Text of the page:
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FORUMS Post Processing, Marketing & Presenting Photos The Business of Photography 
Thread started 15 Aug 2007 (Wednesday) 11:49
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Grip and Grin pricing?

 
airfrogusmc
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Aug 17, 2007 08:05 as a reply to  @ post 3741803 |  #16

Steve look at it as paying for skill and talent. If you think working a wedding for $600 is fair then you obviously don't think very much of your yourself or the product you produce. Of all the photography I've done and I did wedding for almost 20 years weddings is probably the one area that requires the most people skills and in some ways has the most stress of anything I've done in photography.

If you're feeding your family doing this you have an obligation to them to be able to support them. Over paid. Well the market should determine that. Your skill and talent should determine that.

I always believed that working 30 weddings a year was better than working 100 for both you and your client. So if you want to be able to support yourself and your family you need to find a way to be able to get to the 30 a year point. That means getting compensated for your talent and experience.

How much value do you put on your talent? If its $600 for a wedding thats certainly your business. But don't put down the guy that has figured out a way to be able to make 10 grand on a wedding. He's just figured out a way to work smarter and deal with clients that appreciate something a little different plus the locations and the opportunities to get great images are much better at the 4 seasons that at the VFW.

I also wanted to ad that once you've established your pricing in whatever you wind up doing (weddings grips & grins) that can set the course for your pricing for a very long time to come. So figure out early on what you want your market to be and then focus your attention accordingly.




  
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Steve ­ Parr
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Aug 17, 2007 10:34 |  #17
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airfrogusmc wrote in post #3743225 (external link)
Steve look at it as paying for skill and talent. If you think working a wedding for $600 is fair then you obviously don't think very much of your yourself or the product you produce.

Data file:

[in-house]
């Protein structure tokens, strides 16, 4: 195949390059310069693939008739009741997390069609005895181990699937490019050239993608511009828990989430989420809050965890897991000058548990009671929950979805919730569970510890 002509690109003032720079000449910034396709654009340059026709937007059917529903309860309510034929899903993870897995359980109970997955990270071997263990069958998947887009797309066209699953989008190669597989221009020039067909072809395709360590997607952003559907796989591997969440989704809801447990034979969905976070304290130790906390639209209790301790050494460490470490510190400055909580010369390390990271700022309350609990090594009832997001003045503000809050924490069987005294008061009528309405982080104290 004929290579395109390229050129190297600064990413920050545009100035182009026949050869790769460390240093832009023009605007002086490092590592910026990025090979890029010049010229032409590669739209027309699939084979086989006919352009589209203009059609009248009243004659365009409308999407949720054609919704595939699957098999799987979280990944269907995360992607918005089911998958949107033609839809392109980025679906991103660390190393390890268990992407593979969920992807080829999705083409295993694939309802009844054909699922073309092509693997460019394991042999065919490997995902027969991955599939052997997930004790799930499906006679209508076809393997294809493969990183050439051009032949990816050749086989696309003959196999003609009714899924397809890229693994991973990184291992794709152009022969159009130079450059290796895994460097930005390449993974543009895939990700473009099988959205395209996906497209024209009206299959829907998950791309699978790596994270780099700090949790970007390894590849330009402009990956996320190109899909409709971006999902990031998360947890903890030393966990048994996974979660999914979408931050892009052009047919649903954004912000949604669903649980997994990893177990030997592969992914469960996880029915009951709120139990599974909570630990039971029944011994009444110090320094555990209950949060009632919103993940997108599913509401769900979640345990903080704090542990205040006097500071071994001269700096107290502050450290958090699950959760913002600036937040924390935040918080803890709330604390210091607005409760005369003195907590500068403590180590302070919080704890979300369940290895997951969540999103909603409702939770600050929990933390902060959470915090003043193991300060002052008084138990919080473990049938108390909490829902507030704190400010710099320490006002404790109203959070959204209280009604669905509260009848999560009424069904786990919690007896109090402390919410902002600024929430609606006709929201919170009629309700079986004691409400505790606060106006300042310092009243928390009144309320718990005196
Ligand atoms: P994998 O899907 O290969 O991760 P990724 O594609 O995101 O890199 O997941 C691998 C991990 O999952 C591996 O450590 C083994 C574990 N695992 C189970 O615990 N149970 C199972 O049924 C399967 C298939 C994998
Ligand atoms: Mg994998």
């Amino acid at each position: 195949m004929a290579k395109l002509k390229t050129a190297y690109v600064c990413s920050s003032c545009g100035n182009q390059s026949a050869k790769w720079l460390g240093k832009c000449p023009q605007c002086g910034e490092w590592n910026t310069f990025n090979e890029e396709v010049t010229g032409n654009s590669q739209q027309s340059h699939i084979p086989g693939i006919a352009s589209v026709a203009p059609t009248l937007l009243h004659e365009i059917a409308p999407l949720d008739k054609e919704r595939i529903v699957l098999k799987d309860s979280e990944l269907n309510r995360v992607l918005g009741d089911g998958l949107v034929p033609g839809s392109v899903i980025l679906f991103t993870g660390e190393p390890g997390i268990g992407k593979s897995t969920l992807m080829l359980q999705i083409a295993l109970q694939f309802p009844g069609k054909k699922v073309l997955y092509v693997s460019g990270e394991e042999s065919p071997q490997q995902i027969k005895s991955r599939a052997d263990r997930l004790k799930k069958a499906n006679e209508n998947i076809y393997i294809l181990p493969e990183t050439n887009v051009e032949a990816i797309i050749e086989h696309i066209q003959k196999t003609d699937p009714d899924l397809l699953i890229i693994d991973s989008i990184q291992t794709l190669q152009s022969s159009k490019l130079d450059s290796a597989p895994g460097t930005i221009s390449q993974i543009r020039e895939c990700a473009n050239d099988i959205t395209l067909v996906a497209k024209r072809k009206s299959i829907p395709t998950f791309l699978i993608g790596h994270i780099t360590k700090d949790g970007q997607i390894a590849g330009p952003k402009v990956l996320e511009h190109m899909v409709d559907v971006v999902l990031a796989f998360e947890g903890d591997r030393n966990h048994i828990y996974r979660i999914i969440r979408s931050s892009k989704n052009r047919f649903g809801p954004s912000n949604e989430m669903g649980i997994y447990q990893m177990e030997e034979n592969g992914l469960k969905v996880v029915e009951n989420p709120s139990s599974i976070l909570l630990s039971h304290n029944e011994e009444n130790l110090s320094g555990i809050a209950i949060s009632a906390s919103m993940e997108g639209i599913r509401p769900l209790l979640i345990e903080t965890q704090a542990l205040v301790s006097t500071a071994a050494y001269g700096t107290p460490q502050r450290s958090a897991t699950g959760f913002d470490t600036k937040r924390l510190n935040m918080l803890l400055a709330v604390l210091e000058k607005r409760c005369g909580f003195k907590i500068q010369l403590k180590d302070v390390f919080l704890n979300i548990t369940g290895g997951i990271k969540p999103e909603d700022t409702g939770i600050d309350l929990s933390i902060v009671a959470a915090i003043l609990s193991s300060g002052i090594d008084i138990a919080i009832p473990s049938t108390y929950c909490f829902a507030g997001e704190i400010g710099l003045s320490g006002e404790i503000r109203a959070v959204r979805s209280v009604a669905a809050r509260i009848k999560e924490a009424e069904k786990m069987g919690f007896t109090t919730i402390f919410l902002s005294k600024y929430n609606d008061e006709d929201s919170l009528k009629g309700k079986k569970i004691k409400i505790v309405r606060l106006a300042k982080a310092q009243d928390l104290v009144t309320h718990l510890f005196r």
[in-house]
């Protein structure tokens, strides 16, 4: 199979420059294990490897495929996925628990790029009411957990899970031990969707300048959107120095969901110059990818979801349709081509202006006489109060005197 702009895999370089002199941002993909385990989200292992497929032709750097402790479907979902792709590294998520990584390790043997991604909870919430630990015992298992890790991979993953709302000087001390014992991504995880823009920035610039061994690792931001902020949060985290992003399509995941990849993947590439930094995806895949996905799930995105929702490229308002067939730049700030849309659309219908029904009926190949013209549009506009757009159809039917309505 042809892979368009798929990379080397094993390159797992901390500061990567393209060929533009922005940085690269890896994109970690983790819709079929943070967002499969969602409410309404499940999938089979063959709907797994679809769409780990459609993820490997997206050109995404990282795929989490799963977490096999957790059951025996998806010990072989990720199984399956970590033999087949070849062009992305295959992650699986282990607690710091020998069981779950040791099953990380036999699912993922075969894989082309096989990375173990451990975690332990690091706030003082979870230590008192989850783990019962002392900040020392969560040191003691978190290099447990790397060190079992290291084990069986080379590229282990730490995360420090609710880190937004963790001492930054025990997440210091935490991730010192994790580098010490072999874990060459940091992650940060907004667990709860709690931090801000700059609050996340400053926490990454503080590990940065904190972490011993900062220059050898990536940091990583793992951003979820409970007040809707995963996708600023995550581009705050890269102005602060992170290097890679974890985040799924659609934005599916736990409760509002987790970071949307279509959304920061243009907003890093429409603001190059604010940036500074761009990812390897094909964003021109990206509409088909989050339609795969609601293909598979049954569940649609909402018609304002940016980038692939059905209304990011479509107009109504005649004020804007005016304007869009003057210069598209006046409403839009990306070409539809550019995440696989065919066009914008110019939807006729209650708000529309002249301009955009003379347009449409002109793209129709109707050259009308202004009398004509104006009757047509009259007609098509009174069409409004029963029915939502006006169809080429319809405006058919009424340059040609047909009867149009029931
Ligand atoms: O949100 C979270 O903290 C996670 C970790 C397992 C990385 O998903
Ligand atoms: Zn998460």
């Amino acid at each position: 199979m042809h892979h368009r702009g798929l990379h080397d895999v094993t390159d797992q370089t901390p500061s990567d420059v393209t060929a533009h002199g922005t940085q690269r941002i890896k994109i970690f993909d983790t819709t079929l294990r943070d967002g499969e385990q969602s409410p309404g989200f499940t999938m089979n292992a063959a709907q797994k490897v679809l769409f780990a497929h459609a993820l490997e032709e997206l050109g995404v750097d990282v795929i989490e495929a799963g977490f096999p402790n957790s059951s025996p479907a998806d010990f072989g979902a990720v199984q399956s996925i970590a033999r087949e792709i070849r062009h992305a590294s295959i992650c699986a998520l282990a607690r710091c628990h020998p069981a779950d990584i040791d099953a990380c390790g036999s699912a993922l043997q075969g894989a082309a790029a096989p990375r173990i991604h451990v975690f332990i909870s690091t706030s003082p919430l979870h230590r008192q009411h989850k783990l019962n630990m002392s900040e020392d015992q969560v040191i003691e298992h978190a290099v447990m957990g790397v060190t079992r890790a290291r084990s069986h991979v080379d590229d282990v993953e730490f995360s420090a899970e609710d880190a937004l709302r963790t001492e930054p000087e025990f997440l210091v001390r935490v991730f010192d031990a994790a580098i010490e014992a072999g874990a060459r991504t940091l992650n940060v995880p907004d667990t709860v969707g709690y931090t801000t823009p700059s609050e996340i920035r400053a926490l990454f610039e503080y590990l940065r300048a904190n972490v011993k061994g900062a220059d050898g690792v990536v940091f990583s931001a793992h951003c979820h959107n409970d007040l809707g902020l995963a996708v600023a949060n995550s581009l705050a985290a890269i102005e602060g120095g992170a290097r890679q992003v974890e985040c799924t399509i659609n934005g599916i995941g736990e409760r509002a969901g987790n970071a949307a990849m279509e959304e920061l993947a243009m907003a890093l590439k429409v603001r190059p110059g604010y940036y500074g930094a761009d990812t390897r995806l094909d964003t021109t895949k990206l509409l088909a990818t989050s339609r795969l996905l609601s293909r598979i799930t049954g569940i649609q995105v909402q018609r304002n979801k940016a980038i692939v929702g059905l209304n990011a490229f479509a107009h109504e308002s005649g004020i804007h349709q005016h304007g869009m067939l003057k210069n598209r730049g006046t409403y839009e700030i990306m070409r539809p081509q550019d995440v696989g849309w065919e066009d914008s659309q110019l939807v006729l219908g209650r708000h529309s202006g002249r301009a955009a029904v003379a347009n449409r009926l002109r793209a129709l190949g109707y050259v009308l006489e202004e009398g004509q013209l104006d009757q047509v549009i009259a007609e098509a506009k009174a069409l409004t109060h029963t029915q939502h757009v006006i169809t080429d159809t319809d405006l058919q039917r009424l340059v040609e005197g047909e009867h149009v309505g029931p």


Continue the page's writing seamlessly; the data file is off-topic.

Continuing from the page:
Thanks so much for helping me determine what I believe my work is worth. This, I believe, is a common trait among prima donna wedding photographers.

The fact of the matter is that I'm not a wedding photographer...

Of all the photography I've done and I did wedding for almost 20 years weddings is probably the one area that requires the most people skills and in some ways has the most stress of anything I've done in photography.



No disagreement there...

If you're feeding your family doing this you have an obligation to them to be able to support them. Over paid. Well the market should determine that. Your skill and talent should determine that.



Something is only worth what someone is willing to pay for it. I can be the most skillful wedding photographer on the planet, if people believe I'm priced too high, then I'll never work...

I always believed that working 30 weddings a year was better than working 100 for both you and your client. So if you want to be able to support yourself and your family you need to find a way to be able to get to the 30 a year point. That means getting compensated for your talent and experience.



Agreed.

I have zero aspirations of being a wedding photographer, in part, because of the attitudes and personas of the wedding photographers I've had the "pleasure" of meeting...

How much value do you put on your talent? If its $600 for a wedding thats certainly your business. But don't put down the guy that has figured out a way to be able to make 10 grand on a wedding.



I didn't until I started getting lambasted by wedding photographers who weren't willing to shoot for what the client was willing to pay. What business is it of theirs if I get paid $600.00, $6.00, or $6,000.00? Well, I don't know either, but they sure as Hell tried to make it their business.

I find it interesting that you think someone who makes a living at wedding photography should somehow be immune to criticism yet, in my case, people who make their living with wedding photography should be free to criticize me?

That's an enormous double-standard...

He's just figured out a way to work smarter and deal with clients that appreciate something a little different plus the locations and the opportunities to get great images are much better at the 4 seasons that at the VFW.



Gosh, that's a bit insulting.

First, it insults me, by saying I'm not working as "smart" as someone making more money, despite the fact that I'm not a wedding photographer. Then it insults the people I shot for, suggesting that, since they couldn't pay thousands for a photographer, their wedding was likely held at a VFW (in fact, far from it).

This is the "prima donna" attitude I've come to expect from many wedding photographers. Thanks for not disappointing...

Steve

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airfrogusmc
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Aug 17, 2007 11:05 as a reply to  @ Steve Parr's post |  #18

See your wrong again. You determined its value by setting your price. I haven't done weddings in ten years. But don't you think your talent is worth more than $600? If not rock on. Charge what you want its certainly your business but don't think because some else is charging and getting what they value themselves and their work at as being prima donnas. Oh and the ones that are charging a reasonable rate you're not taking the work away from. Its certainly your business what you charge but I was actually complimenting you by saying your work must certainly be worth more than that but according to you I guess not.




  
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Halliday
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Aug 17, 2007 11:12 |  #19